I think we need to be quite clear about where this disparity springs from.  It's due to the fact that David Cameron is officer class*, and we Britons are nothing if not understanding towards posh berks.

If you or I snorted a load of cocaine and staggered pissed about the streets calling pedestrians oiks and scumbags, pissing on tramps, everyone in earshot would break their wrists dialling 999.  The same rules do not apply to the Bullingdon boys.

Partly, this is down to the fact that most of the major professions are led by members of the same royal class, and it's certainly never hurt either Dave or Boris, that their mates own most of the papers.

Mainly though, it's because we're spiteful people, and our spite is easily tweaked.

I've been coming out with variations on this theme for a long time, but this week has given us the perfect illustration.  Collectively, we prefer to be ruled by a vicious pigfucker who hates the poor, than to countenance being lectured about being a bit nicer to each other.

We didn't wind up with a government of super-wealthy arseholes hammering the needy and a TV schedule full of poverty-baiting, without being at least fairly spiteful.  I'd say that it doesn't reflect well on us as a nation, that we cut people more slack, the wealthier and more privileged they are.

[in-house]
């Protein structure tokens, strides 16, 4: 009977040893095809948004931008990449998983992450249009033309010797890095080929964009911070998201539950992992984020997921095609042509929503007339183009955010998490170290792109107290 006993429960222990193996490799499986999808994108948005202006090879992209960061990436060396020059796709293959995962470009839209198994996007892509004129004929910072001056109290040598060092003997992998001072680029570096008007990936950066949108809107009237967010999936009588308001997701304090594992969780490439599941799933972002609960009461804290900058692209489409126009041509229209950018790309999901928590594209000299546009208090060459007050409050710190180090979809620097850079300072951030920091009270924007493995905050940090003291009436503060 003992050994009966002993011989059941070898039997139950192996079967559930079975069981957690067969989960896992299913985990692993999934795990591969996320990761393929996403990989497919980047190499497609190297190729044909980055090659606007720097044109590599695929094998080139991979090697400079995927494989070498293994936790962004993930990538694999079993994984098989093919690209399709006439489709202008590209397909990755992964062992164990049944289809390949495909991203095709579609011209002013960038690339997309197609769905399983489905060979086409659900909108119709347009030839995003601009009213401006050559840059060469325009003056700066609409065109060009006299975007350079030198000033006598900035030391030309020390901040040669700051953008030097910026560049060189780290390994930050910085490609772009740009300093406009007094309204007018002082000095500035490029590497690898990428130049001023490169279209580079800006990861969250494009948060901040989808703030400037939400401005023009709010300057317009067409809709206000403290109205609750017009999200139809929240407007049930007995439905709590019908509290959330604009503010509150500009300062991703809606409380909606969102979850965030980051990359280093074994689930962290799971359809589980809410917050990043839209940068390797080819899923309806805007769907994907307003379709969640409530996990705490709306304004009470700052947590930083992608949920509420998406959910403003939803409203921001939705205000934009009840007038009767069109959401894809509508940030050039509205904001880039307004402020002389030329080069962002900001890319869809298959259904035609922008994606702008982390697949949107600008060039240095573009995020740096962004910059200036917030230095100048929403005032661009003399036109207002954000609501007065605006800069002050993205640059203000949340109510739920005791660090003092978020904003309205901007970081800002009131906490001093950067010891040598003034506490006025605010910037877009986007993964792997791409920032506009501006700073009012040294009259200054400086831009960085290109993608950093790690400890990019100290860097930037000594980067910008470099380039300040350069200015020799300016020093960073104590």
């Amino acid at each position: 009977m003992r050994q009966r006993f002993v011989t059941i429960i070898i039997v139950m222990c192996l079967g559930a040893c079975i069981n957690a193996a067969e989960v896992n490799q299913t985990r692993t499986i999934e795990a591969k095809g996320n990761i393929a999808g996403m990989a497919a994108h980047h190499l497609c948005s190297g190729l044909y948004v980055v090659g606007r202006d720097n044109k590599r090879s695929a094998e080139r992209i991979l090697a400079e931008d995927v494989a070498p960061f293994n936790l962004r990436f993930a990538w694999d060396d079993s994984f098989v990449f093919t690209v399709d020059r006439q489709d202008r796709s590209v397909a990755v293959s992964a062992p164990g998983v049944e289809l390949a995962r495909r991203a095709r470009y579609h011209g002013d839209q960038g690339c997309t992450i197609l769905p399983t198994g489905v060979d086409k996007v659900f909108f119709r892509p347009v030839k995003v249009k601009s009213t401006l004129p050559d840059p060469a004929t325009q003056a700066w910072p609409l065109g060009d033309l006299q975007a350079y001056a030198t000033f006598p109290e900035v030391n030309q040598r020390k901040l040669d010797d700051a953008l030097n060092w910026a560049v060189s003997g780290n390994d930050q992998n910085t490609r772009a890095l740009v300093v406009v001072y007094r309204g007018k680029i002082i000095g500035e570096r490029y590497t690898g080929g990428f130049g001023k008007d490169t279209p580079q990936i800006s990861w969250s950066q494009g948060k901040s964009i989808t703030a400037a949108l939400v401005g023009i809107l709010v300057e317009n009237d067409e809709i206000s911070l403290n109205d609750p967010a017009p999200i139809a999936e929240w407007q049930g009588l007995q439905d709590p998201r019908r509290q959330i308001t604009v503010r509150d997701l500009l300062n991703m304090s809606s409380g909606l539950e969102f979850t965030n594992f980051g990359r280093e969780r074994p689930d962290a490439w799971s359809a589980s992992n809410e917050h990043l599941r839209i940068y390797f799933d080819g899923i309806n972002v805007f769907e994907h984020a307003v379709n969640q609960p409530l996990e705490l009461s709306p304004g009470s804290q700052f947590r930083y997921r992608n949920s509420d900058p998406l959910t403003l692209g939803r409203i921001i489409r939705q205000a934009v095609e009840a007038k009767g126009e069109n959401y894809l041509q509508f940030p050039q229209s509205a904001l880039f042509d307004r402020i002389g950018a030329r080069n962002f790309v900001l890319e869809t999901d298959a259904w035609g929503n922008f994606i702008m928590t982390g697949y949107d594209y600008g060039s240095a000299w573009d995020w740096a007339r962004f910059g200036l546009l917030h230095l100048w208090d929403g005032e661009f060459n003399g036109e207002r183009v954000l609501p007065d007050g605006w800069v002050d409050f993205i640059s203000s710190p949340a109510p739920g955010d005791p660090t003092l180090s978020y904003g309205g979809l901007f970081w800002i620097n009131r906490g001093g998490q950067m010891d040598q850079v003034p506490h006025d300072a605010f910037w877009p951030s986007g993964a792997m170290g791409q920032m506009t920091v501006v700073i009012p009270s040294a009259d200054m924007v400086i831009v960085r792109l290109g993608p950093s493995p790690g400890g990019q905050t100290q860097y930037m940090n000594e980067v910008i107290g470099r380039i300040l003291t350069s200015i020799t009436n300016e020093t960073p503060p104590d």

I don't know how far this is a humanity-wide thing, rather than a specifically British one.  I suspect that the presidents of France or America could probably bum a goat live on national television without suffering a serious electoral setback, so long as they did it while saluting the flag, singing the national anthem and promising to crack down on immigrants.

Sadly, it's not the Americans or the French that have a pig-podgering, flag-saluting Prime Minister - it's us.  And looking at the way things have been going this last few years, you'd have to say that we probably deserve it.

*"Officer class" in a way that, ironically, Paddy Ashdown or Iain Duncan Smith are not officer class. 

Tuesday, September 22, 2015

Virtue and Virtuer

So the new boo-phrase for our whinier opinion hacks seems to be "Virtue Signalling".  Particularly in a social media context, this appears to mean that

- Saying that bad things are bad or  
- Saying that good things are good really only a way of saying that  

- You personally are good.

This terrible behaviour makes you an insufferable prick, although whaddayaknow?  It apparently doesn't tell us anything at all about opinion hacks who spend half their lives condemning things and people on social media*.